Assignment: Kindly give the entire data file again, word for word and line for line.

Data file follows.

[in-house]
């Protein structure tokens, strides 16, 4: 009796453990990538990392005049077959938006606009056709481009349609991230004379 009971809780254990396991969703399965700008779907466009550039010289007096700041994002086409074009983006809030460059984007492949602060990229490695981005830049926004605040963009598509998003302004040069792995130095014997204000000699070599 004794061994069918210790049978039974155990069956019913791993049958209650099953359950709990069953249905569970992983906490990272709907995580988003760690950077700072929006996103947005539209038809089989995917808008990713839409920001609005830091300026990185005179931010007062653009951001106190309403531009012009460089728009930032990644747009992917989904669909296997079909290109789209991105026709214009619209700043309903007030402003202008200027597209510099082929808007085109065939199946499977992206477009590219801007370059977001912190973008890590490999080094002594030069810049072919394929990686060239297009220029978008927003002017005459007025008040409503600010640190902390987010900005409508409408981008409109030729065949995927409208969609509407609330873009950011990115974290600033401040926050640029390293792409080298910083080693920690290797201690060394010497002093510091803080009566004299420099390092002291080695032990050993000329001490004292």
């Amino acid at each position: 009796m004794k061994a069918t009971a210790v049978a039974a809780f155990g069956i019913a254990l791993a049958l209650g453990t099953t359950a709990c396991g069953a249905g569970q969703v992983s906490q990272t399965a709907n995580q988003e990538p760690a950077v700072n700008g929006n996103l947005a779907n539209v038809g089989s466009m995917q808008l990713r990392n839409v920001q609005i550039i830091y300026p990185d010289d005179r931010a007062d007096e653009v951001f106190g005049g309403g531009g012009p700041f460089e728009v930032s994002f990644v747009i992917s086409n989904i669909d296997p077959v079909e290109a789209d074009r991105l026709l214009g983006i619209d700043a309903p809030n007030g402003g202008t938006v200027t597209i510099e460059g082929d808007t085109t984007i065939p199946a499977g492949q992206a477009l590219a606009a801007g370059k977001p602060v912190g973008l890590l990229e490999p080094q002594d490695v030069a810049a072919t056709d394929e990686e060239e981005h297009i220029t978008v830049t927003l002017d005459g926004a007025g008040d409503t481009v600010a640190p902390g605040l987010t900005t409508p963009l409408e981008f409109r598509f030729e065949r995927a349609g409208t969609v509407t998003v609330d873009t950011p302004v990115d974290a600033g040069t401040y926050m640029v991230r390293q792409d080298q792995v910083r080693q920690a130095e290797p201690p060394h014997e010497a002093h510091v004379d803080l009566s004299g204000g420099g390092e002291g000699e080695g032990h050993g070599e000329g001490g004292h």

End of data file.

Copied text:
[in-house]
């Protein structure tokens, strides 16, 4: 009796453990990538990392005049077959938006606009056709481009349609991230004379 009971809780254990396991969703399965700008779907466009550039010289007096700041994002086409074009983006809030460059984007492949602060990229490695981005830049926004605040963009598509998003302004040069792995130095014997204000000699070599 004794061994069918210790049978039974155990069956019913791993049958209650099953359950709990069953249905569970992983906490990272709907995580988003760690950077700072929006996103947005539209038809089989995917808008990713839409920001609005830091300026990185005179931010007062653009951001106190309403531009012009460089728009930032990644747009992917989904669909296997079909290109789209991105026709214009619209700043309903007030402003202008200027597209510099082929808007085109065939199946499977992206477009590219801007370059977001912190973008890590490999080094002594030069810049072919394929990686060239297009220029978008927003002017005459007025008040409503600010640190902390987010900005409508409408981008409109030729065949995927409208969609509407609330873009950011990115974290600033401040926050640029390293792409080298910083080693920690290797201690060394010497002093510091803080009566004299420099390092002291080695032990050993000329001490004292």
């Amino acid at each position: 009796m004794k061994a069918t009971a210790v049978a039974a809780f155990g069956i019913a254990l791993a049958l209650g453990t099953t359950a709990c396991g069953a249905g569970q969703v992983s906490q990272t399965a709907n995580q988003e990538p760690a950077v700072n700008g929006n996103l947005a779907n539209v038809g089989s466009m995917q808008l990713r990392n839409v920001q609005i550039i830091y300026p990185d010289d005179r931010a007062d007096e653009v951001f106190g005049g309403g531009g012009p700041f460089e728009v930032s994002f990644v747009i992917s086409n989904i669909d296997p077959v079909e290109a789209d074009r991105l026709l214009g983006i619209d700043a309903p809030n007030g402003g202008t938006v200027t597209i510099e460059g082929d808007t085109t984007i065939p199946a499977g492949q992206a477009l590219a606009a801007g370059k977001p602060v912190g973008l890590l990229e490999p080094q002594d490695v030069a810049a072919t056709d394929e990686e060239e981005h297009i220029t978008v830049t927003l002017d005459g926004a007025g008040d409503t481009v600010a640190p902390g605040l987010t900005t409508p963009l409408e981008f409109r598509f030729e065949r995927a349609g409208t969609v509407t998003v609330d873009t950011p302004v990115d974290a600033g040069t401040y926050m640029v991230r390293q792409d080298q792995v910083r080693q920690a130095e290797p201690p060394h014997e010497a002093h510091v004379d803080l009566s004299g204000g420099g390092e002291g000699e080695g032990h050993g070599e000329g001490g004292h």